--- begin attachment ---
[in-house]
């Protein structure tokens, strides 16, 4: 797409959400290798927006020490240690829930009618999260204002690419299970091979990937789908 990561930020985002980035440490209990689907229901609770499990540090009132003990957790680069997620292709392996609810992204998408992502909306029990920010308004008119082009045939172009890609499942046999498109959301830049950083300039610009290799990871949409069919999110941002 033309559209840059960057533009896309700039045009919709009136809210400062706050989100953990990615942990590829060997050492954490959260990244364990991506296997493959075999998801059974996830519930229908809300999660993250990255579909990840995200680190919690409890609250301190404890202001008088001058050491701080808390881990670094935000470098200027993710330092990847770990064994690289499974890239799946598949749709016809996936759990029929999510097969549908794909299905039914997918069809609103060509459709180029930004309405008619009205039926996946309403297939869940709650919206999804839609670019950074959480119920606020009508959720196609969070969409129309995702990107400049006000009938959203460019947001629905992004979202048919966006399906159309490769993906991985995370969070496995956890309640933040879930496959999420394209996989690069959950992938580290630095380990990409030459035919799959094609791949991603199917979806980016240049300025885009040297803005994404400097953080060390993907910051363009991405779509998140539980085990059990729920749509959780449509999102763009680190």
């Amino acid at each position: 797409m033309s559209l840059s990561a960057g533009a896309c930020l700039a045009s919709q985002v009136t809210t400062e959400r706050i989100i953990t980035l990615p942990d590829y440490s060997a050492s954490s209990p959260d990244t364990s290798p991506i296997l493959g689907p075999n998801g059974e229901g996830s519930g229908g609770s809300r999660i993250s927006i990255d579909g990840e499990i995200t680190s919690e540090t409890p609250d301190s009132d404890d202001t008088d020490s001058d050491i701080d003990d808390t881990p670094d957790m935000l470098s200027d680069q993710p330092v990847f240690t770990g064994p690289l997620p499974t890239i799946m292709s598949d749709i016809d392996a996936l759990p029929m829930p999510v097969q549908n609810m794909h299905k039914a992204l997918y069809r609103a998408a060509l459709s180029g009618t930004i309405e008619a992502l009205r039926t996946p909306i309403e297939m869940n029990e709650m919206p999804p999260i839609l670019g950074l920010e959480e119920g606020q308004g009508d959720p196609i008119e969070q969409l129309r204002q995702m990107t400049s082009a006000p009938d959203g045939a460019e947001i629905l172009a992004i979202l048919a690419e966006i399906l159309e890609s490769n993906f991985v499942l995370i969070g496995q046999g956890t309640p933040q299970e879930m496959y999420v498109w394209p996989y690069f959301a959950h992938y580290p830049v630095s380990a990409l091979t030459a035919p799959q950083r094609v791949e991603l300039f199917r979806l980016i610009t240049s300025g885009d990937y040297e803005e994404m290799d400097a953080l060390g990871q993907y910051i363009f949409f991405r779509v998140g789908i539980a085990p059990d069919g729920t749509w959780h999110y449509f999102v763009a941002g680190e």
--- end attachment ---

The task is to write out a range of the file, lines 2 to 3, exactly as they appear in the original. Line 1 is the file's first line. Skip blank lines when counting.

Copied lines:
């Protein structure tokens, strides 16, 4: 797409959400290798927006020490240690829930009618999260204002690419299970091979990937789908 990561930020985002980035440490209990689907229901609770499990540090009132003990957790680069997620292709392996609810992204998408992502909306029990920010308004008119082009045939172009890609499942046999498109959301830049950083300039610009290799990871949409069919999110941002 033309559209840059960057533009896309700039045009919709009136809210400062706050989100953990990615942990590829060997050492954490959260990244364990991506296997493959075999998801059974996830519930229908809300999660993250990255579909990840995200680190919690409890609250301190404890202001008088001058050491701080808390881990670094935000470098200027993710330092990847770990064994690289499974890239799946598949749709016809996936759990029929999510097969549908794909299905039914997918069809609103060509459709180029930004309405008619009205039926996946309403297939869940709650919206999804839609670019950074959480119920606020009508959720196609969070969409129309995702990107400049006000009938959203460019947001629905992004979202048919966006399906159309490769993906991985995370969070496995956890309640933040879930496959999420394209996989690069959950992938580290630095380990990409030459035919799959094609791949991603199917979806980016240049300025885009040297803005994404400097953080060390993907910051363009991405779509998140539980085990059990729920749509959780449509999102763009680190």
């Amino acid at each position: 797409m033309s559209l840059s990561a960057g533009a896309c930020l700039a045009s919709q985002v009136t809210t400062e959400r706050i989100i953990t980035l990615p942990d590829y440490s060997a050492s954490s209990p959260d990244t364990s290798p991506i296997l493959g689907p075999n998801g059974e229901g996830s519930g229908g609770s809300r999660i993250s927006i990255d579909g990840e499990i995200t680190s919690e540090t409890p609250d301190s009132d404890d202001t008088d020490s001058d050491i701080d003990d808390t881990p670094d957790m935000l470098s200027d680069q993710p330092v990847f240690t770990g064994p690289l997620p499974t890239i799946m292709s598949d749709i016809d392996a996936l759990p029929m829930p999510v097969q549908n609810m794909h299905k039914a992204l997918y069809r609103a998408a060509l459709s180029g009618t930004i309405e008619a992502l009205r039926t996946p909306i309403e297939m869940n029990e709650m919206p999804p999260i839609l670019g950074l920010e959480e119920g606020q308004g009508d959720p196609i008119e969070q969409l129309r204002q995702m990107t400049s082009a006000p009938d959203g045939a460019e947001i629905l172009a992004i979202l048919a690419e966006i399906l159309e890609s490769n993906f991985v499942l995370i969070g496995q046999g956890t309640p933040q299970e879930m496959y999420v498109w394209p996989y690069f959301a959950h992938y580290p830049v630095s380990a990409l091979t030459a035919p799959q950083r094609v791949e991603l300039f199917r979806l980016i610009t240049s300025g885009d990937y040297e803005e994404m290799d400097a953080l060390g990871q993907y910051i363009f949409f991405r779509v998140g789908i539980a085990p059990d069919g729920t749509w959780h999110y449509f999102v763009a941002g680190e």